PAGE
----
It's almost time for Computex (or launch season, as we've come to know it), and Nvidia is first out of the gate with an implementation of its Pascal architecture for gamers. The GP104 processor powers the company's GeForce GTX 1080 and 1070 cards. Today, we're reviewing the former, but the latter is expected in early June, and it'll undoubtedly be followed by a complete portfolio of Pascal-based derivatives through the end of 2016.
Sure, Pascal promises to be faster and more efficient, with a greater number of resources in its graphics pipeline, packed more densely onto a smaller die and with faster memory on a reworked controller. Sure, it promises to be better for VR, for 4K gaming and more. But as with any launch accompanied by a fresh architecture, there's a lot more going on under the hood.
As always, we're here to explore those promises and put them to the test. So let's get started.
Can GeForce GTX 1080 Change The High-End Game?
Nvidia's GeForce GTX 1080 is the faster of the two gaming graphics cards announced earlier this month. Both employ the company's GP104 processor, which, incidentally, is already its second GPU built on the Pascal architecture (the first being GP100, which surfaced at GTC in April). Nvidia CEO Jen-Hsun Huang titillated enthusiasts during his public unveiling when he claimed that GeForce GTX 1080 would outperform two 980s in SLI.
He also mentioned that GTX 1080 improves the 900-series' ability to get more work done while using less power, doubling the performance and tripling the efficiency of the once-flagship GeForce GTX Titan X—though, if you read the accompanying chart carefully, that figure is specific to certain VR workloads. But if it comes close to being true, we're at a very exciting point in high-end PC gaming.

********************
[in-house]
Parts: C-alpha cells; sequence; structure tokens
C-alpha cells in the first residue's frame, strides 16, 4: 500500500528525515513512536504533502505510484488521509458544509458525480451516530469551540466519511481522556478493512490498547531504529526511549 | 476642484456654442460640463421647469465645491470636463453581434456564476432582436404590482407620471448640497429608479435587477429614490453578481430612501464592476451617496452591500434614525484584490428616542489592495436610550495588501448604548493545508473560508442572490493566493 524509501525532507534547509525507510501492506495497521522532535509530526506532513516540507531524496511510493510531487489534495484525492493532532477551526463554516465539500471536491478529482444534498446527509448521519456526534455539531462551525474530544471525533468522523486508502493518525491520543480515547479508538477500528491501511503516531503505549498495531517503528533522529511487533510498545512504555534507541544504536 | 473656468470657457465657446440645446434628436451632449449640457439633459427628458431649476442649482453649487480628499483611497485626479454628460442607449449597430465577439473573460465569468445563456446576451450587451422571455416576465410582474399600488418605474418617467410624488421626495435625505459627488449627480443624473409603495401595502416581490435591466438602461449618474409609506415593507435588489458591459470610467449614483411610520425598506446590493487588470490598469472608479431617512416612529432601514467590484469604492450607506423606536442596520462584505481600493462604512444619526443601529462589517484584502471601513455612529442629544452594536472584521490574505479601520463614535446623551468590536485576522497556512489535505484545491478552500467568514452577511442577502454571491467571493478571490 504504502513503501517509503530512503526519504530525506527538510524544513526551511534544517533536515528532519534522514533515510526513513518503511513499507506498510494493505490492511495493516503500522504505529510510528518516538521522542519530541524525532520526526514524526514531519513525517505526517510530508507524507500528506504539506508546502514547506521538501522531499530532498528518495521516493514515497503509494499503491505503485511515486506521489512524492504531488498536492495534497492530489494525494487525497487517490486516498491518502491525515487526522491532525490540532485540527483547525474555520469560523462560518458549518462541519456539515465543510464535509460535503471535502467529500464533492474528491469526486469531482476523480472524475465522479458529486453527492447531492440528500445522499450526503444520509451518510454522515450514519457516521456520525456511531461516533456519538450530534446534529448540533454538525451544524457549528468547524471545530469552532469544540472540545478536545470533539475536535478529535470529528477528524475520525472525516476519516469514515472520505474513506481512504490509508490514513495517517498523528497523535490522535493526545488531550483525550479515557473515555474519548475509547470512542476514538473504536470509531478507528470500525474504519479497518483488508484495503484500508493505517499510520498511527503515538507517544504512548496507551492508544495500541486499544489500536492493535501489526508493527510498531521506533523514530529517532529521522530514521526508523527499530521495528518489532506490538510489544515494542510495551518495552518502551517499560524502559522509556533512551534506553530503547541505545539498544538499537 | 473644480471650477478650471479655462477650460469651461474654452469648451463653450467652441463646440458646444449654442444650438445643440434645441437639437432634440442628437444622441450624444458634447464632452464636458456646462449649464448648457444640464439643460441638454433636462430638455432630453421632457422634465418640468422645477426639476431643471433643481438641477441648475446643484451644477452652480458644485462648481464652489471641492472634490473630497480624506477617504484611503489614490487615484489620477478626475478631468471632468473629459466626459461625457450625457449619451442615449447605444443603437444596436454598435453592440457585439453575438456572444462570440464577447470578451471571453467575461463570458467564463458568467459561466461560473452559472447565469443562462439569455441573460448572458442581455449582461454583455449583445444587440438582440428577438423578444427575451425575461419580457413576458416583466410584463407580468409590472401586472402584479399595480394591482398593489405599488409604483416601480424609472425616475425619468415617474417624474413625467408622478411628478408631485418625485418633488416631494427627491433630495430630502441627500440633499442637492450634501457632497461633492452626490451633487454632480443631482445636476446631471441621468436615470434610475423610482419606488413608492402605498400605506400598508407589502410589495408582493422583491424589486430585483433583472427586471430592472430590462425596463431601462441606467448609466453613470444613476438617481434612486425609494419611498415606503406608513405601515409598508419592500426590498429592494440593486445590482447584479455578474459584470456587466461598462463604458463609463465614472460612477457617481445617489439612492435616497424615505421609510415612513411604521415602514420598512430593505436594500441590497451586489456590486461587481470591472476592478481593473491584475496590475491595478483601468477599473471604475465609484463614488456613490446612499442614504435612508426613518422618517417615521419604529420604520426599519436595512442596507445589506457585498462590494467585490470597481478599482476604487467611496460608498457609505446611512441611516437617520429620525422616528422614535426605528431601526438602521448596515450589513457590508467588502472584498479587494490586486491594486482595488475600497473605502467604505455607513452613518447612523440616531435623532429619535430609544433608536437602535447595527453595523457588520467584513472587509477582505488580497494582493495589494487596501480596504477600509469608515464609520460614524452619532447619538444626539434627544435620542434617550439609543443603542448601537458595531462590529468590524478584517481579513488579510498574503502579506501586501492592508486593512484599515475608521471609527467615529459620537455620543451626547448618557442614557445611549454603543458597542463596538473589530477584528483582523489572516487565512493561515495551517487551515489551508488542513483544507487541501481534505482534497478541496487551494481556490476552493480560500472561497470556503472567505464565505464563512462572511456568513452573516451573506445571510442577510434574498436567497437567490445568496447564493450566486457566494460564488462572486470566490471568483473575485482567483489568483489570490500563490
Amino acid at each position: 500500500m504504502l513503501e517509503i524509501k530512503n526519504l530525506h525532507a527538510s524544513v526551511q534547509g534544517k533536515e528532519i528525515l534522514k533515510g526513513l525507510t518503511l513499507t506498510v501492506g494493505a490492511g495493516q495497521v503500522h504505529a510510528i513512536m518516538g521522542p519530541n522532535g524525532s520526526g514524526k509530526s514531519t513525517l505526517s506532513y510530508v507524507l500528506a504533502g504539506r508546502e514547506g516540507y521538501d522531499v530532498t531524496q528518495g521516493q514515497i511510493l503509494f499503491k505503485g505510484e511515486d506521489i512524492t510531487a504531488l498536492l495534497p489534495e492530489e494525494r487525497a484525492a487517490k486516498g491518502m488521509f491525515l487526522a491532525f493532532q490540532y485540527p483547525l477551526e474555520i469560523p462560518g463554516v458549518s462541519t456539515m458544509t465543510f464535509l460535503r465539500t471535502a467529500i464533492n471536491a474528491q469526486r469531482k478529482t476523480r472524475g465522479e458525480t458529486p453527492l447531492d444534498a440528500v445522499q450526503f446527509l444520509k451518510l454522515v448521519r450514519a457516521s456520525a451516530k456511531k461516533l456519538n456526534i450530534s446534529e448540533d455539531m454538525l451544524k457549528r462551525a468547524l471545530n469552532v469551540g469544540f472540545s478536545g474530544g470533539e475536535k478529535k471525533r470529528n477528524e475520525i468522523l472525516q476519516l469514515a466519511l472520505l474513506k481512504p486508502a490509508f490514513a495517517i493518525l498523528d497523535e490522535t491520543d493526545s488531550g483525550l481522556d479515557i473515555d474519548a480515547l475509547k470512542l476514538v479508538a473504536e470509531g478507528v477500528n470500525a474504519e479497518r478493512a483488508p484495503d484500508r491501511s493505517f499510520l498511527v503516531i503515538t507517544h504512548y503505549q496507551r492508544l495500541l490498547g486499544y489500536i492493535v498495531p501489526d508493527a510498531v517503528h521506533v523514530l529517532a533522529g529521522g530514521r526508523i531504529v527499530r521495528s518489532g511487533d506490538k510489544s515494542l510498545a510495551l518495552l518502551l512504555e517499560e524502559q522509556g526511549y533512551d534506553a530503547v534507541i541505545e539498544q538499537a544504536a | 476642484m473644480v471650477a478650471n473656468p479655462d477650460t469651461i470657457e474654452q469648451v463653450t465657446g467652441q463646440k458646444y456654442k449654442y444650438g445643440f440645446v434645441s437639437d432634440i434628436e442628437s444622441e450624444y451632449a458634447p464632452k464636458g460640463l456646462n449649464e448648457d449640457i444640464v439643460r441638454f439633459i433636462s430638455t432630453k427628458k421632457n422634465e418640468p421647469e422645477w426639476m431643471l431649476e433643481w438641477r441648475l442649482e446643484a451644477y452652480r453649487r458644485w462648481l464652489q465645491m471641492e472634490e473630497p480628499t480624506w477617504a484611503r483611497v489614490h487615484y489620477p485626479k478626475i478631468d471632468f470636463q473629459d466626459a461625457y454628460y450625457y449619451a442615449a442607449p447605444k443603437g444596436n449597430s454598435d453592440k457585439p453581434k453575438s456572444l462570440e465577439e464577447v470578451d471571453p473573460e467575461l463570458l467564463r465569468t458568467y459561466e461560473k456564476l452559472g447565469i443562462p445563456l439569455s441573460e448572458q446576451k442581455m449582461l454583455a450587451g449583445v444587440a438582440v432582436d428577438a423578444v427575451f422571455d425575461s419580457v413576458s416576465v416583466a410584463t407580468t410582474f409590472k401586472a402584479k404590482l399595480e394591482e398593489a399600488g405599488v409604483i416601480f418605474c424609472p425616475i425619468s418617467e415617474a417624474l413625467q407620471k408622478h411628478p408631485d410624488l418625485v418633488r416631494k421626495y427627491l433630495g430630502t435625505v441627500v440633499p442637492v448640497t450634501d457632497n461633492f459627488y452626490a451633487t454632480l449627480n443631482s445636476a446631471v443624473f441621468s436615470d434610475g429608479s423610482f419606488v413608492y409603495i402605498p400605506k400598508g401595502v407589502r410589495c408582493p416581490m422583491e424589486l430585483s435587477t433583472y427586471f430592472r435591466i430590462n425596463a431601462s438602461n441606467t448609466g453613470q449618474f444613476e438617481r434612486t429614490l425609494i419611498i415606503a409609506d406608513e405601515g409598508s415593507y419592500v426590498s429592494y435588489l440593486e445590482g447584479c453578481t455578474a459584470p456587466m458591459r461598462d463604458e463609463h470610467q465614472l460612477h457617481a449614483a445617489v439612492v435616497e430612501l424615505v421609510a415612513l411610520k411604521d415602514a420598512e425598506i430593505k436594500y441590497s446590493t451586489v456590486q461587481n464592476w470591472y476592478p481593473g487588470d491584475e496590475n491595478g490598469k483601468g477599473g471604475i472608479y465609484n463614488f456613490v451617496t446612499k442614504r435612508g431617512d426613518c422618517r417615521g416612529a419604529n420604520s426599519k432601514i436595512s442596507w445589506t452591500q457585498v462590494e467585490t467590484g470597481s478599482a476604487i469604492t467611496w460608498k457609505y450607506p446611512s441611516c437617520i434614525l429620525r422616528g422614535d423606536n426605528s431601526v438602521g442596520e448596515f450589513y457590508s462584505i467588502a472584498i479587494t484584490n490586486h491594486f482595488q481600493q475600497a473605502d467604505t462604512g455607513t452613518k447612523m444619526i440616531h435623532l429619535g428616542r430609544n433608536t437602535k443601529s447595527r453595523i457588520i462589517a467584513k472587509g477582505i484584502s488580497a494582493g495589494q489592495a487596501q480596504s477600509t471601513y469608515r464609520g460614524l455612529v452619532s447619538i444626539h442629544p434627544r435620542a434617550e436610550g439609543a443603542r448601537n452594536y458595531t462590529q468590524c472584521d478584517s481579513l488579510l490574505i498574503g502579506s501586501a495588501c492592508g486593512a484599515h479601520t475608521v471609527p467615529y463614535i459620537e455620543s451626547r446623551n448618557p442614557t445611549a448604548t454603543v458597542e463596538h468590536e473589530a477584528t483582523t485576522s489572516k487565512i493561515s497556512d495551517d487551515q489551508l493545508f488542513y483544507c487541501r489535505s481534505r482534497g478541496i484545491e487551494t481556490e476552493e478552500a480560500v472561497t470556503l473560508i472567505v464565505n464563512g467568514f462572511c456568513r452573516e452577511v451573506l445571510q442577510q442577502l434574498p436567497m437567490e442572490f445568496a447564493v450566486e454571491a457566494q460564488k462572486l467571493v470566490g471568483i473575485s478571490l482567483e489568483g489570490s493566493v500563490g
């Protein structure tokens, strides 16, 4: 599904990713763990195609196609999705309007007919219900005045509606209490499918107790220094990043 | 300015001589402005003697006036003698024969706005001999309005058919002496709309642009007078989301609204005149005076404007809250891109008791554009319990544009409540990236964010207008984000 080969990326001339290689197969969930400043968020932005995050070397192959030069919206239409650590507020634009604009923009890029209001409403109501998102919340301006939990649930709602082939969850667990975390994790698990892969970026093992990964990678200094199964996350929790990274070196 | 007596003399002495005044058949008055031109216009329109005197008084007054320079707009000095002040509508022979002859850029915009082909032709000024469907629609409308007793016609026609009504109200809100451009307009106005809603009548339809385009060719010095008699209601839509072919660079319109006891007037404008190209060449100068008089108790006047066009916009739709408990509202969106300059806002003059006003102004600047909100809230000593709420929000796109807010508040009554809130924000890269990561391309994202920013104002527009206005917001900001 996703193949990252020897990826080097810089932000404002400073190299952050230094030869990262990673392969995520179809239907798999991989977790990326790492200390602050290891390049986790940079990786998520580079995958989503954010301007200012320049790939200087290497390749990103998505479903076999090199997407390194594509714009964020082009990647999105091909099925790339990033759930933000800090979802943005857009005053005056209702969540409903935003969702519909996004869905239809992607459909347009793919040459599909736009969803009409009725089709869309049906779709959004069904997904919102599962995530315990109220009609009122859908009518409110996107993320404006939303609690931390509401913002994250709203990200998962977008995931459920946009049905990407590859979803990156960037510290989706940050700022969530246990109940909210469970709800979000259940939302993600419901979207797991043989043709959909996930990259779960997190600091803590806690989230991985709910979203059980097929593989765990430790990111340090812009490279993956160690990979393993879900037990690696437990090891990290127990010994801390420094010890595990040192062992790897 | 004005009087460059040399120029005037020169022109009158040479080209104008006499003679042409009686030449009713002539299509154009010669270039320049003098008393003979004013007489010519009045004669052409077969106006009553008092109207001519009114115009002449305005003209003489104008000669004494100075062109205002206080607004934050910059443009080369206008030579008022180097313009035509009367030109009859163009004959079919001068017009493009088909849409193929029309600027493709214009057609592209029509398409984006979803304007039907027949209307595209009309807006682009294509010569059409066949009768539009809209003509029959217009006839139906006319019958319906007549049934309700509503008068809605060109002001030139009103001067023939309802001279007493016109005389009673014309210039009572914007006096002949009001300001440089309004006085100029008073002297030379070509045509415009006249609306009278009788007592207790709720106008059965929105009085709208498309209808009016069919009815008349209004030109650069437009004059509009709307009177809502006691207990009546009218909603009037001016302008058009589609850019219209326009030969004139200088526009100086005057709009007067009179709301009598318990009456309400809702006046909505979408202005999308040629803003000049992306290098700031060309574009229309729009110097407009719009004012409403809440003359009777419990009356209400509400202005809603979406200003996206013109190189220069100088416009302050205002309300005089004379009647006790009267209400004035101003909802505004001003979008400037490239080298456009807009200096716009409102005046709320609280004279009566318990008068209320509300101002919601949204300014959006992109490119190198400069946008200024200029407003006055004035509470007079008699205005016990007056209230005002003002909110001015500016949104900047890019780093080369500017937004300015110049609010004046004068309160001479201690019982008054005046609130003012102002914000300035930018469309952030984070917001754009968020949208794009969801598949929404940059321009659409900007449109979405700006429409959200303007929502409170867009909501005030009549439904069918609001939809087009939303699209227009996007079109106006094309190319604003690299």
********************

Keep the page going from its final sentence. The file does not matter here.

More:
VR is only just getting off the ground, though steep graphics processing requirements create a substantial barrier to entry. Moreover, most of the games currently available aren't written to take advantage of multi-GPU rendering yet. That means you're generally limited to the fastest single-GPU card you can find. A GTX 1080 able to outmaneuver two 980s should have no trouble in any of today's VR titles, kicking the need for multi-GPU down the road a ways.
The 4K ecosystem is evolving as well. Display interfaces with more available bandwidth, like HDMI 2.0b and DisplayPort 1.3/1.4, are expected to enable 4K monitors with 120Hz panels and dynamic refresh rates by the end of this year. Although the previous generation of top-end GPUs from AMD and Nvidia were positioned as 4K stunners, they necessitated quality compromises in order to maintain playable performance. Nvidia’s GeForce GTX 1080 could be the first card to facilitate fast-enough frame rates at 3840x2160 with detail settings cranked all the way up.
How about multi-monitor configurations? Many gamers settle for three 1920x1080 screens, if only to avoid the crushing impact of trying to shade more than half a billion pixels per second at 7680x1440. And yet, there are enthusiasts eager to skip over QHD monitors altogether and set up three 4K displays in a 11,520x2160 array.